DNG Profile Editor enable photographers to edit camera profiles and it is being offered as a free download to the photographic community. It is easy to use, however it is mainly targeted at professional photographers and advanced users.The license of this software is Freeware, you can free download and free use this image editing software.
The camera model is stored within every profile and raw image. For a profile to be visible with an image, the profile camera model must match the camera model in the image. You cannot use profiles from different cameras, even if they are similar models. They must be the same model. Lightroom and Camera Raw will only display profiles if the camera model exactly matches.
Lightroom and Photoshop Camera Raw only load profiles when they are launched. If you add a profile to the appropriate location with the program open, the program will not see the profile. You must close and restart Lightroom or Photoshop to see the profile within that program.
For Raw infrared images the Temperature and Tint sliders are way to the left. Adjustments, under these circumstances, are difficult. To get around this problem a custom profile is used to offset the temperature to a more reasonable value. To create a profile use the Adobe DNG Profile Editor available for the Mac or the PC along with this user manual. This section will cover the basics for correcting infrared images.
The profile will be based on a Raw image, taken with your camera, in the DNG format. To create a DNG image open a Raw image in ACR and choose Save Image (button in the lower left corner of the dialog) and under Format choose Digital Negative. In LR choose Export and select DNG for Image Format.
Load an infrared image into ACR or LR, click on the Camera Calibration tab, and specify the Infrared profile. If it doesn't appear, exit ACR/LR and start it up again. Profiles are detected when the application begins execution.
Photoshop is still the most popular editing software so all of these tutorials are still helpful and insightful. For RAW processing, you are still limited to the manufacturers RAW converter or creating a DNG profile through Adobe.If the software you enjoy using has a channel mixer, you can do the channel swap on there as well. What specific software do you have in mind?
When the ideal patches colors are defined, the user can edit the camera profile so that when the raw converter opens the target capture, it renders the color patches as near as possible to the ideal color values.
3. DNG camera profilesTo understand the method we have to know in synthesis the structure of a DNG profile. For details you can refer to this serie of posts (in Italian) on Mauro Boscarol's blog. .Every profile contains two matrices which describe the behavior of that particular camera model under tungsten light (2856K) and in daylight condition (6500K). Starting from this matrices, ACR calculates in real time the color of the scene via interpolation or extrapolation in accordance with the light that illuminated the scene. ACR takes the information about the lighting condition from the position of the sliders Temp/Tint set by the user in the raw converter user interface.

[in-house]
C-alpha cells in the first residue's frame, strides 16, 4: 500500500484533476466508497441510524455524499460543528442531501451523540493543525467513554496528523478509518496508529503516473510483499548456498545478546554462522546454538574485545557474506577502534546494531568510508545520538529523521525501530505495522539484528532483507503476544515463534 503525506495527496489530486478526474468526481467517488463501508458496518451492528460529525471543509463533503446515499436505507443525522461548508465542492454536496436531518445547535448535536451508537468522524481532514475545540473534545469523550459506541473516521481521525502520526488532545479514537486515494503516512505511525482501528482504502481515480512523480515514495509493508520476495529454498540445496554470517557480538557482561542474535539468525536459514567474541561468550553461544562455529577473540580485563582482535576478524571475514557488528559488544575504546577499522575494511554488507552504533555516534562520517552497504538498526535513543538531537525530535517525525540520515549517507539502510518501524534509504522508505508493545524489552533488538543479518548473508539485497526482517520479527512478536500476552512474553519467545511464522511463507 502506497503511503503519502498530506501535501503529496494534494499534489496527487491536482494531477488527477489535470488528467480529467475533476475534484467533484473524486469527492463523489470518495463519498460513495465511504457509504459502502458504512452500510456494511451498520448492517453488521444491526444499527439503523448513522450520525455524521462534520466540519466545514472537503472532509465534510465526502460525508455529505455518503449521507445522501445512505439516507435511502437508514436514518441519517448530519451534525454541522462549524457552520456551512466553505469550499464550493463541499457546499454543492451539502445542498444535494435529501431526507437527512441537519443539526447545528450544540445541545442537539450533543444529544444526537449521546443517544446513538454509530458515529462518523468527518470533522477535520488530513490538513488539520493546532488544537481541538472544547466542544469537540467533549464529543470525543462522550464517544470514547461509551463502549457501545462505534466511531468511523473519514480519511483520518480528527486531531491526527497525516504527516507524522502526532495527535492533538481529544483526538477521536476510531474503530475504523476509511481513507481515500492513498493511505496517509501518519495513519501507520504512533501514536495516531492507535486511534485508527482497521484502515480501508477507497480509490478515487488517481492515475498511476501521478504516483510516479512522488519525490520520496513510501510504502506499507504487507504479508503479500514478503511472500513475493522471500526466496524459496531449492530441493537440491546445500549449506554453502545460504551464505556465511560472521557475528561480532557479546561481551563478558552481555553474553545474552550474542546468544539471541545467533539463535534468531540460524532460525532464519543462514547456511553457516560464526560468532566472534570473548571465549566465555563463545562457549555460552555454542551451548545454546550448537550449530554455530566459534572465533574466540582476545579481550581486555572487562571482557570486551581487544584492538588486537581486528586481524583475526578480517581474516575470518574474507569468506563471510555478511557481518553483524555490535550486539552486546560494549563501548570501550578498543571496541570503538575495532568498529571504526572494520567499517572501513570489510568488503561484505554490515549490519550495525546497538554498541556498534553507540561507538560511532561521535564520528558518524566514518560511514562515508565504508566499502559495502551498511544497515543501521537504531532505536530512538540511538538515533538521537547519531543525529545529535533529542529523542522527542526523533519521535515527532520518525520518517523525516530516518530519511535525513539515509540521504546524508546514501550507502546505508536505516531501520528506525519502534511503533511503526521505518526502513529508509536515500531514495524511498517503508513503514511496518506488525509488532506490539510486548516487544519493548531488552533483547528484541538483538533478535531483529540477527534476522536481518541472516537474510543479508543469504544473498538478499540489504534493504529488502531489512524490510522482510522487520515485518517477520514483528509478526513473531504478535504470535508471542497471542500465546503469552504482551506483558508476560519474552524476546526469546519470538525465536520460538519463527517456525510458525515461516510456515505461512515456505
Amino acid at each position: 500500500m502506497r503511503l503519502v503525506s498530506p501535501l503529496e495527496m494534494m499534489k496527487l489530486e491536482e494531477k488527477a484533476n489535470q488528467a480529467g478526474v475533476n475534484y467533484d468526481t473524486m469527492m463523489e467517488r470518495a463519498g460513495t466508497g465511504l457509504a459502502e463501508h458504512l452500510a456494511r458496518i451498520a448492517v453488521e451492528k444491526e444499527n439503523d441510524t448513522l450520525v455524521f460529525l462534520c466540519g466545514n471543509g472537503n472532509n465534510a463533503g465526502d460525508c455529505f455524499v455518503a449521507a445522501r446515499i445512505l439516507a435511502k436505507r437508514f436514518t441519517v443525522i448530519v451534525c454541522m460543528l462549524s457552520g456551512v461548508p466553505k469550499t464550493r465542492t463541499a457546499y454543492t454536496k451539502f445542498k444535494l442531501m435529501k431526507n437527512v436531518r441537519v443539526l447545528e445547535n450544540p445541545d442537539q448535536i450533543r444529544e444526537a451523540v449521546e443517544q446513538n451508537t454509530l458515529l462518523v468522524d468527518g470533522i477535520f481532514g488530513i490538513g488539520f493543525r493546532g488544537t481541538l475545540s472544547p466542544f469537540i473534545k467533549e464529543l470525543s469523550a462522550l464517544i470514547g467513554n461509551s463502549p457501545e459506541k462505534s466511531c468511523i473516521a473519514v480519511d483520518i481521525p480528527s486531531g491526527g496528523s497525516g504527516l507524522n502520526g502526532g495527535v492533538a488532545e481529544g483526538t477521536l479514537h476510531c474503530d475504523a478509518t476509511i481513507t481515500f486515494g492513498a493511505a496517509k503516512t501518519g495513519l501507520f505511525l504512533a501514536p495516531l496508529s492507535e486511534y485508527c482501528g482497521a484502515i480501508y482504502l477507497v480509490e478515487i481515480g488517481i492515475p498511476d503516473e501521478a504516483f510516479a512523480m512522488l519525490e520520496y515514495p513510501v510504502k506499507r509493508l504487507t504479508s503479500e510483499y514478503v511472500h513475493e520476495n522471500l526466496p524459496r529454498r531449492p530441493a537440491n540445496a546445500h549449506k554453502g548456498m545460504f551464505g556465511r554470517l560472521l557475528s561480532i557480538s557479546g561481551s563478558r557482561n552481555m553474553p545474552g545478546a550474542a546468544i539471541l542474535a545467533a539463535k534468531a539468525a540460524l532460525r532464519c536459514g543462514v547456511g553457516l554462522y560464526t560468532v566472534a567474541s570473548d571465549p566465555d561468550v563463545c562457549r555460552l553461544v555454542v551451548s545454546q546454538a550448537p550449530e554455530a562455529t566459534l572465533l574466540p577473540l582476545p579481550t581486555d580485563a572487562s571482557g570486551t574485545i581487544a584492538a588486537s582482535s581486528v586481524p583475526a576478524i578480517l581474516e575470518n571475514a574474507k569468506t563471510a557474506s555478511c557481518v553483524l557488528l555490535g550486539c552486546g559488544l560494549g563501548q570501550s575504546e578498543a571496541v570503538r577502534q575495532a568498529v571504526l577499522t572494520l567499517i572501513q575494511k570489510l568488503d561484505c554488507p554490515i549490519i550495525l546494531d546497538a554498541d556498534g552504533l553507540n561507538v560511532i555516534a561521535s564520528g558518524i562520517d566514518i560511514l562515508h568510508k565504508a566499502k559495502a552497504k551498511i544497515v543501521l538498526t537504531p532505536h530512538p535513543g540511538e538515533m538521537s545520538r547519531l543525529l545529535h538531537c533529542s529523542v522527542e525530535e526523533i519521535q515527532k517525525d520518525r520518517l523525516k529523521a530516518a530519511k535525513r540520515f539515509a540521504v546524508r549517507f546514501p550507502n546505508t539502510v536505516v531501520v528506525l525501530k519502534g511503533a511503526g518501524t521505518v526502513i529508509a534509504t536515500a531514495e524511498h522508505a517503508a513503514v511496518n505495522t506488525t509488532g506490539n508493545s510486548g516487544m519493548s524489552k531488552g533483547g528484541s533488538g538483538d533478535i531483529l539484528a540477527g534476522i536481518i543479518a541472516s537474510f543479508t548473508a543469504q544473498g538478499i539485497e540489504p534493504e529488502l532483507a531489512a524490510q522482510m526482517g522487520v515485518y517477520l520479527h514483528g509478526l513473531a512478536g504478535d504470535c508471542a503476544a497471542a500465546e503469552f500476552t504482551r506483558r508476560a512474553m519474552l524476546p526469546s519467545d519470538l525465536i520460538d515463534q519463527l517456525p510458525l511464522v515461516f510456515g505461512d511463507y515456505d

If the user wants to personalize the generic profile for his camera, the DNG Profile Editor offers two possibilities which he can be used separately, one or the other, or can even be used in synergy.
The first possibility has already been proposed with the sliders of the Calibration Camera tab of Camera Raw and now those sliders are reported in the Color Matrices tab of module; this intervention tweaks linearly the global response of the profile.
The second possibility is represented by the new HSL 2.5D tables in the Color Tables tab of the module. These tables, contrary to the calibration, tweak only selective areas of the profile. The interventions change the chromaticity (Hue + Saturation) of profile zones which can be defined by the user.
Together with the two HSL 2.5D tables a DNG profile contains a HSL 3D table. This table doesn't tweak the chromaticity but tweaks the real color of a sample (Hue + Saturation + Luminosity), but for now the access to the table is limited to Adobe.
Both calibration and HSL tables are implemented with the same purpose: tweak the profile with regard to a particular requirement: in our case the research of color accuracy. But, if the intent is the same, the way they work makes a big difference.
The calibration, tweaking the chromaticity coordinates of the primaries, make a sort of global trade off of the error on all sectors of a profile. At the end, there isn't a big error in any part of the profile, but zones that before were correct, after the intervention can be a little less right. These zones are (a little) sacrificed in favour of those areas that had some fault. This is the drawback of the process.